Wollstonecraft implies that women should be able to feel worthy and proud of their duties. Women were not proud of staying confined in rooms to pleasure men. In this sentence, Wollstonecraft shows that women wants to feel accomplished just like men do with their duties. It is not a competition with others rather a competition with oneself. To better improve and grow with oneself was what she wanted women to acquire.

    5. when I see a man start with eager, and serious solicitude to lift a handkerchief, or shut a door, when the LADY could have done it herself, had she only moved a pace or two.

      Women were not given the ability to do many situations, in fact, basic situations mainly because they were viewed as "weak." Men contributed to this norm by performing these tasks for women.

    6. Pleasure is the business of a woman’s life, according to the present modification of society, and while it continues to be so, little can be expected from such weak beings. Inheriting, in a lineal descent from the first fair defect in nature, the sovereignty of beauty, they have, to maintain their power, resigned their natural rights, which the exercise of reason, might have procured them, and chosen rather to be short-lived queens than labour to attain the sober pleasures that arise from equality.

      By pleasure, Wollstonecraft can be referring to women actually doing prostitution to get money or viewing their marriages as prostitution. Since women were viewed as "weak beings" the only value they have going for them is their beauty. Wollstonecraft remarks on beauty, "in a lineal descent from the first fair defect in nature, the sovereignty of beauty, they have, to maintain their power." In other words, beauty can define a women's wealth by marrying a man with power and wealth.

    7. homage

      Means - respect/ honor.

    8. Men, they further observe, submit every where to oppression, when they have only to lift up their heads to throw off the yoke; yet, instead of asserting their birthright, they quietly lick the dust, and say, let us eat and drink, for to-morrow we die. Women, I argue from analogy, are degraded by the same propensity to enjoy the present moment; and, at last, despise the freedom which they have not sufficient virtue to struggle to attain.

      I believe Wollstonecraft is saying, men and women both suffer oppression from the aristocracy. But, men do not feel degraded because they do not struggle to attain basic freedom rights like women. Men receives the education, jobs, and wealth, whereas women fight for those common human values.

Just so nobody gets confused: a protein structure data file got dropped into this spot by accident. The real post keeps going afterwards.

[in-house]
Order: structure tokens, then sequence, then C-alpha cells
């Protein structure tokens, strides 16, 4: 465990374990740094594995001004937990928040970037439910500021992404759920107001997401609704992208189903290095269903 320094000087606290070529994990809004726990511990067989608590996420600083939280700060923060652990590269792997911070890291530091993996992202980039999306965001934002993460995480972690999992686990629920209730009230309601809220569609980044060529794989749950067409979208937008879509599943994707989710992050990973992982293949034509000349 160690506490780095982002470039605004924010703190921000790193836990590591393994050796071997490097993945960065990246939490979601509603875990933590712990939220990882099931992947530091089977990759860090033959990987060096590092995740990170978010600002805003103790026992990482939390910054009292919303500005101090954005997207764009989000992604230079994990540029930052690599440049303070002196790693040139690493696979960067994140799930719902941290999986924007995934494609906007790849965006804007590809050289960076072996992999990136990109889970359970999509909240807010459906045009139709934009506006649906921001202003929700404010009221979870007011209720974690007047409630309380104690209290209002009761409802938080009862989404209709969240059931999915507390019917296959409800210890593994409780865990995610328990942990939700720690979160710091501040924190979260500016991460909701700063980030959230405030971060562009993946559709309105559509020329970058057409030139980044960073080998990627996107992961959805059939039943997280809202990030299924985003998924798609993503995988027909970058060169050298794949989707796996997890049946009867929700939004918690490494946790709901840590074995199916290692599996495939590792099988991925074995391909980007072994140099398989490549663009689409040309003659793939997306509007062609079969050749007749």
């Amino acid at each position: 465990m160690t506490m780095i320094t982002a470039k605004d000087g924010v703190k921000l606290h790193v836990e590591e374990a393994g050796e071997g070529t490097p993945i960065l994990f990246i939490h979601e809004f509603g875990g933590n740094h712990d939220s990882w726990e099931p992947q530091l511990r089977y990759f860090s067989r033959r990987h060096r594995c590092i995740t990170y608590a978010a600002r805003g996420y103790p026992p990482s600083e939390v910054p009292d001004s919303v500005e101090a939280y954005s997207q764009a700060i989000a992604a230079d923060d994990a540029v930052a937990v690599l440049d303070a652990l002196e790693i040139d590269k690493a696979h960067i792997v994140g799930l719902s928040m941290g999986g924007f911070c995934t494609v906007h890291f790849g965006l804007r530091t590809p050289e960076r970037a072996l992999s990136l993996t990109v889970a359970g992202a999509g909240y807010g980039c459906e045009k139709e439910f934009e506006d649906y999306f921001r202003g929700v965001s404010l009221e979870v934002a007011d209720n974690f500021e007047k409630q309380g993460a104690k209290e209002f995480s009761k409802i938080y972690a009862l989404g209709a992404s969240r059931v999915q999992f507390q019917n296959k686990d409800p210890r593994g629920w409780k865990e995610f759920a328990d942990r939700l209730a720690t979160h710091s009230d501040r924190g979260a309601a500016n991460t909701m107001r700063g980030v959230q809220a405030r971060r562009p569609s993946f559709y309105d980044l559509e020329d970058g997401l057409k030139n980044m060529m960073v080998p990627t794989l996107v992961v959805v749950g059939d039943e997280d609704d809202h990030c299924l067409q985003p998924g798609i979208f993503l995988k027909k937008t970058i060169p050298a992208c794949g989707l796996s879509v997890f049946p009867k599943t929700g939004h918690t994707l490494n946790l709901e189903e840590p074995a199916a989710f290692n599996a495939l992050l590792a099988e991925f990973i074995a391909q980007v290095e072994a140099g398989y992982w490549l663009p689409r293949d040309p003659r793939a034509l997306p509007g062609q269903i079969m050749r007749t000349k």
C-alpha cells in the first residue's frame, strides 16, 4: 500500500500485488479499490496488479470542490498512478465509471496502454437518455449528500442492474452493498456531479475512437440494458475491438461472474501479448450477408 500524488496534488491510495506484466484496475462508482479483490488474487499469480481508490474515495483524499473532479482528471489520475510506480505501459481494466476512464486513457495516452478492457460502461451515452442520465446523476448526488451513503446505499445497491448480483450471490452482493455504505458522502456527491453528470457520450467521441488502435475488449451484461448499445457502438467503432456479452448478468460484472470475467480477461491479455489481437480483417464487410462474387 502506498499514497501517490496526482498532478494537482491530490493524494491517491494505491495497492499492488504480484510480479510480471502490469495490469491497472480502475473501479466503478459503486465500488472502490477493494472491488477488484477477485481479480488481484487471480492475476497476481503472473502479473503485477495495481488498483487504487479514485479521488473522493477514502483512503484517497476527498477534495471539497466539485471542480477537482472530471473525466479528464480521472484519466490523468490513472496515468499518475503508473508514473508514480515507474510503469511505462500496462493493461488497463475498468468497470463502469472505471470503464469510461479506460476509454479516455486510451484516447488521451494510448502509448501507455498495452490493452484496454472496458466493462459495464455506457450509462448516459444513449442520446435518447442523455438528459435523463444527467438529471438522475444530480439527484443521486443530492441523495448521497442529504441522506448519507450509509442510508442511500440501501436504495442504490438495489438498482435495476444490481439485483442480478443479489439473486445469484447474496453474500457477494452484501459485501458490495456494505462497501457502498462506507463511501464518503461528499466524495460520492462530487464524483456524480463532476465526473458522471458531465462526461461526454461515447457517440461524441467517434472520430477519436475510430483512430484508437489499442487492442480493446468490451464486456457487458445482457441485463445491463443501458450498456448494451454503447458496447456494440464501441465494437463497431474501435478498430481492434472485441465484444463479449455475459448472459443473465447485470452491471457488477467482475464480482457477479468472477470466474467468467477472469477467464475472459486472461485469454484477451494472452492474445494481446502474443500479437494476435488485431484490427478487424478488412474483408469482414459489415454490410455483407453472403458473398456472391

1. Little Lamb God bless thee.          Little Lamb God bless thee.

      It seems as if Blake wants to thank God for the creation of the lamb. The lamb is constantly referred to in this poem as a "delight, bright, tender voiced" creation. And he seems proud on God's placement of this animal perhaps.

    2. As Tom was a-sleeping he had such a sight! That thousands of sweepers, Dick, Joe, Ned, & Jack, Were all of them locked up in coffins of black; And by came an Angel who had a bright key, And he opened the coffins & set them all free; Then down a green plain, leaping, laughing they run, And wash in a river and shine in the Sun.

      In a sense, I feel like this reminds me of the book, The Boy in the Striped Pyjamas By John Boyne. This is because the dream reminds me of the boy (Bruno) who was free, while the boy (Shmuel) who was imprisoned in the concentration camps represented reality. Shmuel yearned to live like Bruno and act like a kid. Instead Shmuel was treated as an adult with overbearing labor. Whenever Bruno visited Shmuel at the fence, it was like Shmuel was able to act like a kid and escape his horrid reality.

    3. When the stars threw down their spears And water’d heaven with their tears: Did he smile his work to see?

      It seems as if the sight of this tiger has star strucked the viewer or even God himself on the creation of this animal.

    4. Burnt the fire of thine eyes? On what wings dare he aspire? What the hand, dare seize the fire? And what shoulder, & what art,

      In comparison to the Lamb, Blake is describing the animal's fierce features such as the eyes, firmness of the art, and overall the tiger itself. The lamb was more gentle and soft.

    5. Who make up a heaven of our misery.”

      It is sad that this child had to think, act, and work like an adult at such a young age. We usually associate most adults as wise human beings with experiences to explain their life story. This child is very wise for their age.This child know there is no gimmick except for the sad reality as a chimney worker that awaits him.

    6. scarcely

      According to Dictionary.com, Scarcely means, "barely; hardly; not quite."